Read the underlying intention
To determine the meaning of words, language learners need to pay attention to what other people are saying. However, it is advisable for a young language learner to simultaneously encode relevant non-verbal cues, for example by following the direction of eye gaze. Sensitivity to cues such as gaze may be particularly important for intercultural children, as they find less consistency between words and objects than monolingual children and do not always have access to the same word learning strategies (i.e. an entity may have more than one label).
Similarly, we quite often communicate things in an indirect way. Instead of saying “Close the door”, we say “I think there’s a draft”. Because it is more polite, because it signals reasons for the wishes to the person addressed, because it gives them freedom as to whether and in what way they comply with the wish. The person being spoken to has to understand the underlying wishes of the statement by reconstructing the relevance for him/herself: Why did she say that, what does she want to achieve? This happens in all languages, but the demands on intention comprehension may be language-specific.
In this research project I am investigating: How do intercultural children understand the intentions of others? Is the search for intentions universal? Are the means and ends different? How does the ability to understand intentions affect linguistic abilities?
We tested a total of 93 6‐ to 9‐month‐old and 229 12‐ to 15‐month‐old monolingual and bilingual infants, in 11 laboratories located in 8 countries. Monolingual and bilingual infants showed similar gaze‐following abilities, suggesting that gaze sensitivity is a fundamental aspect of development that is robust to variation in language exposure.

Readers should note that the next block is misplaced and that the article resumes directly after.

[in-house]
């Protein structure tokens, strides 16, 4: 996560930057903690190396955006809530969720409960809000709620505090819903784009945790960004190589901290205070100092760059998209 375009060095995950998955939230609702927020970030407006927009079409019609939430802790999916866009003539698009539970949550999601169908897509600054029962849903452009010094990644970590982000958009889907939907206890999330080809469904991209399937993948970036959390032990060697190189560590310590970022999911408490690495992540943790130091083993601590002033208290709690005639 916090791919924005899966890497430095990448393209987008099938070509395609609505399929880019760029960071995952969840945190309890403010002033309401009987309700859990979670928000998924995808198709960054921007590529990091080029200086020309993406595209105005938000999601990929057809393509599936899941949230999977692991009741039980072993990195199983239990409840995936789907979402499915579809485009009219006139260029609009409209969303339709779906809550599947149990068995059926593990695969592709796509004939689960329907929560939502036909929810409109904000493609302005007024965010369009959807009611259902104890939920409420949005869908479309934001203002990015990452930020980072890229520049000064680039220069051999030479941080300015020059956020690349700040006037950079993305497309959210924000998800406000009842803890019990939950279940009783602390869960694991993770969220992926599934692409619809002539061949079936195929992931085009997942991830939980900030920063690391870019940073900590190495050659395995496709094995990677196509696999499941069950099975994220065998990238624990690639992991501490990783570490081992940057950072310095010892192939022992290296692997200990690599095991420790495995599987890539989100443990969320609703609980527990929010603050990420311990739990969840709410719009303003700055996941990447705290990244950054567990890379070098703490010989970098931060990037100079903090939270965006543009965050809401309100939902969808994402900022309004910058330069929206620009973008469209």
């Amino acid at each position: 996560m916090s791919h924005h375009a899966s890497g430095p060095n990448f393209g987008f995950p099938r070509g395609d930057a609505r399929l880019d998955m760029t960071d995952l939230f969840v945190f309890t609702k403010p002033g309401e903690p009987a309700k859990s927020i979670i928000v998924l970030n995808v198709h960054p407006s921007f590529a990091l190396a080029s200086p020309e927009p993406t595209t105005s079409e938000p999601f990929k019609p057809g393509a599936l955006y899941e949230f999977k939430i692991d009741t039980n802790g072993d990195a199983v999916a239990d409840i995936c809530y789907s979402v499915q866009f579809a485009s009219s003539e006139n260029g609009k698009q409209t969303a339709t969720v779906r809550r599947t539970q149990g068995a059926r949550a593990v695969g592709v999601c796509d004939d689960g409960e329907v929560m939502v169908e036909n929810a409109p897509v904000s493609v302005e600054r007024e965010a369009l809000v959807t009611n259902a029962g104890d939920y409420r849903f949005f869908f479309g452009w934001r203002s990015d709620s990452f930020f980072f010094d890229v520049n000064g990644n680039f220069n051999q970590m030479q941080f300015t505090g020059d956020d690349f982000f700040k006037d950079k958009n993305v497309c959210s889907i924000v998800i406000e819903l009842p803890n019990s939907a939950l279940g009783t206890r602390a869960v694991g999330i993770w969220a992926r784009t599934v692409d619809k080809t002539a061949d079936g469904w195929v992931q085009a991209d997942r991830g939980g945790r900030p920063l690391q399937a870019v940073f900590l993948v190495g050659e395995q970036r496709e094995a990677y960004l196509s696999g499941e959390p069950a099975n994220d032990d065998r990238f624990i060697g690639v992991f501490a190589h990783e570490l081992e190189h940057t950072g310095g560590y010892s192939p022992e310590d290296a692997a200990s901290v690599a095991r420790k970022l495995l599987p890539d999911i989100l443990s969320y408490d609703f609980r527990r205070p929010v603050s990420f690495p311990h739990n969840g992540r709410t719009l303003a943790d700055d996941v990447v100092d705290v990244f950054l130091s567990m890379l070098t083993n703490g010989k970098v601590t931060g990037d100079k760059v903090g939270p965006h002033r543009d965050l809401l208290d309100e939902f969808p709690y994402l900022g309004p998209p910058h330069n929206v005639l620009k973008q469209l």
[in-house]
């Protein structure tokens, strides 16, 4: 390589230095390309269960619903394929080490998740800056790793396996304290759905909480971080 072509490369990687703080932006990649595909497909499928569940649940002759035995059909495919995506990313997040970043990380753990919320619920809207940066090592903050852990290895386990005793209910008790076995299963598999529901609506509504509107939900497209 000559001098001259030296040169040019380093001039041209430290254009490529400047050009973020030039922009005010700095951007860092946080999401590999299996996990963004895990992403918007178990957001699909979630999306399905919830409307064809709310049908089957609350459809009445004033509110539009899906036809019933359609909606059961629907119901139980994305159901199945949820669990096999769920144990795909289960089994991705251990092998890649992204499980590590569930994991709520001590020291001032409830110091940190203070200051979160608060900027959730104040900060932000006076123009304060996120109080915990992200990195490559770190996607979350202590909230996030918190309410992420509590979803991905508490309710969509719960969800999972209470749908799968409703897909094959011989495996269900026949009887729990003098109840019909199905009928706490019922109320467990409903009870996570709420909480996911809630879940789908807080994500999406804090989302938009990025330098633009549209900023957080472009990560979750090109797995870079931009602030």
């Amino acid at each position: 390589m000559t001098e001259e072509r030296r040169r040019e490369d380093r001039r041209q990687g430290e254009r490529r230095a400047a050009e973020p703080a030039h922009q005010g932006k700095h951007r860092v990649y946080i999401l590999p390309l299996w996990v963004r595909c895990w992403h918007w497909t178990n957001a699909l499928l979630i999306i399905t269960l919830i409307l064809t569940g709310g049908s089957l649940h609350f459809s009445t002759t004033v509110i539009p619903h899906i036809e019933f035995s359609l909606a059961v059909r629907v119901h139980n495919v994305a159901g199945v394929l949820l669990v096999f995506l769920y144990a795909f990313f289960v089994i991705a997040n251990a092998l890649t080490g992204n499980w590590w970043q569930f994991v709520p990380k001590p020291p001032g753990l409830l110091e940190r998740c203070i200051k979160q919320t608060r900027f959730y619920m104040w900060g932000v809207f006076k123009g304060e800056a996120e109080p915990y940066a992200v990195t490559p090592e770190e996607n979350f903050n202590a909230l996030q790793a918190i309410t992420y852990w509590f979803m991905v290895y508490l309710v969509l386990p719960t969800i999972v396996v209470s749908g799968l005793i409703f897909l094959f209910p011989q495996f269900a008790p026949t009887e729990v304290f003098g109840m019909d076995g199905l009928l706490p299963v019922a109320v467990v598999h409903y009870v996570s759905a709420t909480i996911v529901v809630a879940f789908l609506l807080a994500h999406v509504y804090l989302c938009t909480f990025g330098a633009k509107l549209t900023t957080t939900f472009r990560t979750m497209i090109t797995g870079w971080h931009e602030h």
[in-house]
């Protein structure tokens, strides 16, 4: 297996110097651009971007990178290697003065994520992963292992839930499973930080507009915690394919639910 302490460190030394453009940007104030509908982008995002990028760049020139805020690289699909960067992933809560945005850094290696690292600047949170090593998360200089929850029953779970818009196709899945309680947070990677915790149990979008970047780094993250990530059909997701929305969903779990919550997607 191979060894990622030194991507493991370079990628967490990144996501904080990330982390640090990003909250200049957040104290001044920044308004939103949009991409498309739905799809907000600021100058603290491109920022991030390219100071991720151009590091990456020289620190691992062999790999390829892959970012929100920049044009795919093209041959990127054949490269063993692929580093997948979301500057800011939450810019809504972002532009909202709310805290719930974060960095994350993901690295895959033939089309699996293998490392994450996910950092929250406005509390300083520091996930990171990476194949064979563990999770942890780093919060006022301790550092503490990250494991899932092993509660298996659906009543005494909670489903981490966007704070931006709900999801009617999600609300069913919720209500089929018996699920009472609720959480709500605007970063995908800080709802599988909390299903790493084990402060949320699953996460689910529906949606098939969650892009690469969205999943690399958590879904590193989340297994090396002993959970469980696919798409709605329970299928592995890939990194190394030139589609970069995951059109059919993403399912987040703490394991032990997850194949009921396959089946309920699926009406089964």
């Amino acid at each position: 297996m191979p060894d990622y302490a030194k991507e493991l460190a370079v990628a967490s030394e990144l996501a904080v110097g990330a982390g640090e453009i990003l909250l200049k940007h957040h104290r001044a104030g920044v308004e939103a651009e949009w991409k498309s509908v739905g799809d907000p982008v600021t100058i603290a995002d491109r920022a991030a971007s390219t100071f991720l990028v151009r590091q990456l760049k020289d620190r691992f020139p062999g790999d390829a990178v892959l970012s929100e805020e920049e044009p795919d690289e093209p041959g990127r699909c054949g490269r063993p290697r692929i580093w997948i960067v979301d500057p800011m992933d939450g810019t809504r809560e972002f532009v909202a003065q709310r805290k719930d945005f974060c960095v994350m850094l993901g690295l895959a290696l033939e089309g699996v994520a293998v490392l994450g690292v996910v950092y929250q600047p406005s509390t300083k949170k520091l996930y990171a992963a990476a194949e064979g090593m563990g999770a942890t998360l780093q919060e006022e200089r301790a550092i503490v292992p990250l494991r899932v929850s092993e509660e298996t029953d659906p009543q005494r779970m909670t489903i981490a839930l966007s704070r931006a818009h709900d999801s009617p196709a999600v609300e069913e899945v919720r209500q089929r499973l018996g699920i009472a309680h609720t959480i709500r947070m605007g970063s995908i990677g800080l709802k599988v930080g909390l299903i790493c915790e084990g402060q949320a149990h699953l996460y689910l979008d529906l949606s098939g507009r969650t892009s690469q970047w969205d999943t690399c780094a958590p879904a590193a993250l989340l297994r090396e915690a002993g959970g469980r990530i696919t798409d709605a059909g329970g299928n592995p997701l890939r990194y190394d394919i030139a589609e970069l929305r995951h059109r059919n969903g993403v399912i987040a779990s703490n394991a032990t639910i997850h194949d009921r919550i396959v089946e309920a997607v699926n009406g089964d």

ManyBabies Researchers (2021)
3-year-old monolingual and bilingual children understand indirect communication. The existence and amount of further language input does not affect the interpretation of indirect meanings.Thus, seeking relevance seems to be a quite general disposition.
Schulze, Endesfelder Quick, Gampe, & Daum (2020)
We explore whether early preference for Infant Directed Speech is linked to later vocabulary size. We are interested in investigating if the relation between IDS preference and vocabulary size changes over development; and if there is any systematic differences in the strength of this relationship across the language communities.
Journal of Child Language
Soderstrom, M., Werker, J. F., Tsui, A., Skarabela, B., Seidl, A., Searle, A., Ryjova, Y., Rennels, J. L., Potter, C., Paulus, M., Ota, M., Noble, C., Nave, K., Mayor, J., Martin, A., Lew-Williams, C., Ko, E., Kartushina, N., Kammermeier, M., Jessop, A., Hay, J. F., Hannon, E. E., Hamlin, J. K., Gonzalez-Gomez, N., Gonzalez-Barrero, A. M., Gampe, A., Fritzsche, T., Frank, M. C., Floccia, C., Durrant, S., Delle Luche, C., Davies, C., Cashon, C., Byers-Heinlein, K., Black, A. K., Bergmann, C., Anderson, L. (accepted pending data collection). Testing the Relationship Between Preferences for Infant-Directed Speech and Vocabulary Development: A Multi-Lab Study. Journal of Child Language.
Byers‐Heinlein, K., Tsui, R. K.-Y., Renswoude, D. van, Black, A. K., Barr, R., Brown, A., Colomer, M., Durrant, S., Gampe, A., Gonzalez‐Gomez, N., Hay, J. F., Hernik, M., Jartó, M., Kovács, Á. M., Laoun‐Rubenstein, A., Lew‐Williams, C., Liszkowski, U., Liu, L., Noble, C., … Singh, L. (2021). The development of gaze following in monolingual and bilingual infants: A multi-laboratory study. Infancy, 26(1), 4–38. https://doi.org/10.1111/infa.12360
Schulze, C., Endesfelder Quick, A., Gampe, A., & Daum, M. M. (2020). Understanding verbal indirect communication in monolingual and bilingual children. Cognitive Development, 55, 100912. https://doi.org/10.1016/j.cogdev.2020.100912